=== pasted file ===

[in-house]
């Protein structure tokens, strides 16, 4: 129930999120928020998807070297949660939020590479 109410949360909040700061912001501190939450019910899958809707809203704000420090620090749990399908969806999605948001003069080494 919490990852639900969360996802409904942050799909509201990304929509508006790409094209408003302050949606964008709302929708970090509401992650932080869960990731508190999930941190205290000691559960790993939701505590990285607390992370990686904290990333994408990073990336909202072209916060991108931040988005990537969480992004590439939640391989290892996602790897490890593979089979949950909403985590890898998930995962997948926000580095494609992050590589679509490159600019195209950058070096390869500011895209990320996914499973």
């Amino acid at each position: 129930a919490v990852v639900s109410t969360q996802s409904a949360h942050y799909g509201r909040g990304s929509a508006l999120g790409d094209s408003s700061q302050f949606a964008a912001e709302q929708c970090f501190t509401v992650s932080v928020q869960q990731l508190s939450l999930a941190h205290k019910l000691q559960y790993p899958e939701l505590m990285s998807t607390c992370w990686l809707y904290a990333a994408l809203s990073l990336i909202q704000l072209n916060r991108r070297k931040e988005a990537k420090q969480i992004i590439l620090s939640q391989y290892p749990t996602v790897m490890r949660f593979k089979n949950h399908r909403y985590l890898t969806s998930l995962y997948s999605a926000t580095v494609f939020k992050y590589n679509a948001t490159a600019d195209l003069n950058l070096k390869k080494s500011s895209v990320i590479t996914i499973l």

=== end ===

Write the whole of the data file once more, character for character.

[in-house]
């Protein structure tokens, strides 16, 4: 129930999120928020998807070297949660939020590479 109410949360909040700061912001501190939450019910899958809707809203704000420090620090749990399908969806999605948001003069080494 919490990852639900969360996802409904942050799909509201990304929509508006790409094209408003302050949606964008709302929708970090509401992650932080869960990731508190999930941190205290000691559960790993939701505590990285607390992370990686904290990333994408990073990336909202072209916060991108931040988005990537969480992004590439939640391989290892996602790897490890593979089979949950909403985590890898998930995962997948926000580095494609992050590589679509490159600019195209950058070096390869500011895209990320996914499973």
């Amino acid at each position: 129930a919490v990852v639900s109410t969360q996802s409904a949360h942050y799909g509201r909040g990304s929509a508006l999120g790409d094209s408003s700061q302050f949606a964008a912001e709302q929708c970090f501190t509401v992650s932080v928020q869960q990731l508190s939450l999930a941190h205290k019910l000691q559960y790993p899958e939701l505590m990285s998807t607390c992370w990686l809707y904290a990333a994408l809203s990073l990336i909202q704000l072209n916060r991108r070297k931040e988005a990537k420090q969480i992004i590439l620090s939640q391989y290892p749990t996602v790897m490890r949660f593979k089979n949950h399908r909403y985590l890898t969806s998930l995962y997948s999605a926000t580095v494609f939020k992050y590589n679509a948001t490159a600019d195209l003069n950058l070096k390869k080494s500011s895209v990320i590479t996914i499973l």